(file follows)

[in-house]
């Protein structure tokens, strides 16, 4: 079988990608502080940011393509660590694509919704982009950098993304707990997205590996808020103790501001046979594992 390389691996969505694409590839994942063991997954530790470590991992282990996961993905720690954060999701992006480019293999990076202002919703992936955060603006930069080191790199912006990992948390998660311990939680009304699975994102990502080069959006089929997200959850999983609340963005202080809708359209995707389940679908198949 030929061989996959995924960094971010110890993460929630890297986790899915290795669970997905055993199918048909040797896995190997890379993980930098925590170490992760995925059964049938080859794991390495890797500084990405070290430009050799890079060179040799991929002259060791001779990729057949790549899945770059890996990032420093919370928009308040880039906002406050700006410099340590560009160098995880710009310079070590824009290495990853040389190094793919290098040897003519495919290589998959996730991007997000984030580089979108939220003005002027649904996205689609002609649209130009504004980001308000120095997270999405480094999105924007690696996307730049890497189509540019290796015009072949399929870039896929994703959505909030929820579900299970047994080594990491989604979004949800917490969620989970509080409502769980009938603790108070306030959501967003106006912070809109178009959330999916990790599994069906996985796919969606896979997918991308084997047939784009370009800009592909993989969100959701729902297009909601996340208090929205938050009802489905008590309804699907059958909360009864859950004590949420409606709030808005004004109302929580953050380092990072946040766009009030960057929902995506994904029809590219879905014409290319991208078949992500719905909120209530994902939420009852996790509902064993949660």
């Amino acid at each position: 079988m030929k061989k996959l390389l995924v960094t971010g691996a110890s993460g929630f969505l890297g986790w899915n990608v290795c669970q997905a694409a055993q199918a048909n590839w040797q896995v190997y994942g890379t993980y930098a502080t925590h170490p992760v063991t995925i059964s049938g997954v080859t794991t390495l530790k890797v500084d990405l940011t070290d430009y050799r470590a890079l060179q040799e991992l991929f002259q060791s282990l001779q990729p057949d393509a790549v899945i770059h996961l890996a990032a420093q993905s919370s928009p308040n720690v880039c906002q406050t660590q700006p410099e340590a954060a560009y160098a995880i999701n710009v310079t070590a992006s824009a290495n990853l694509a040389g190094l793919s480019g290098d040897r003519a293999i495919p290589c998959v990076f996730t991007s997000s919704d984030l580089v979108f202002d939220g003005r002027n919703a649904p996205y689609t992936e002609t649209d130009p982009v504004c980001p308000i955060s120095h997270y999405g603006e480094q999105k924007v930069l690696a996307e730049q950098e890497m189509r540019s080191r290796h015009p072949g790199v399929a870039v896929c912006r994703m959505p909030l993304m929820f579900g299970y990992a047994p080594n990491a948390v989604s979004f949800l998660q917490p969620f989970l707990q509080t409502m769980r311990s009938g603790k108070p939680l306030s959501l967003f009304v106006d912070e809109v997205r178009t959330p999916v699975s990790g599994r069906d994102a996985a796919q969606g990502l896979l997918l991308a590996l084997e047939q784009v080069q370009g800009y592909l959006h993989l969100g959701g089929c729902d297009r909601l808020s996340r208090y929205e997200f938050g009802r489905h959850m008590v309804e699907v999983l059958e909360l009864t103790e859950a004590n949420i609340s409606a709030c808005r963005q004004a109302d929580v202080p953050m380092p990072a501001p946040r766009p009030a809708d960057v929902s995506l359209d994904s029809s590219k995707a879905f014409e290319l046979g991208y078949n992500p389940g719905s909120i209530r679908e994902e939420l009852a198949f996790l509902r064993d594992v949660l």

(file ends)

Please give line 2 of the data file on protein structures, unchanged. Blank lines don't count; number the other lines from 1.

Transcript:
């Protein structure tokens, strides 16, 4: 079988990608502080940011393509660590694509919704982009950098993304707990997205590996808020103790501001046979594992 390389691996969505694409590839994942063991997954530790470590991992282990996961993905720690954060999701992006480019293999990076202002919703992936955060603006930069080191790199912006990992948390998660311990939680009304699975994102990502080069959006089929997200959850999983609340963005202080809708359209995707389940679908198949 030929061989996959995924960094971010110890993460929630890297986790899915290795669970997905055993199918048909040797896995190997890379993980930098925590170490992760995925059964049938080859794991390495890797500084990405070290430009050799890079060179040799991929002259060791001779990729057949790549899945770059890996990032420093919370928009308040880039906002406050700006410099340590560009160098995880710009310079070590824009290495990853040389190094793919290098040897003519495919290589998959996730991007997000984030580089979108939220003005002027649904996205689609002609649209130009504004980001308000120095997270999405480094999105924007690696996307730049890497189509540019290796015009072949399929870039896929994703959505909030929820579900299970047994080594990491989604979004949800917490969620989970509080409502769980009938603790108070306030959501967003106006912070809109178009959330999916990790599994069906996985796919969606896979997918991308084997047939784009370009800009592909993989969100959701729902297009909601996340208090929205938050009802489905008590309804699907059958909360009864859950004590949420409606709030808005004004109302929580953050380092990072946040766009009030960057929902995506994904029809590219879905014409290319991208078949992500719905909120209530994902939420009852996790509902064993949660």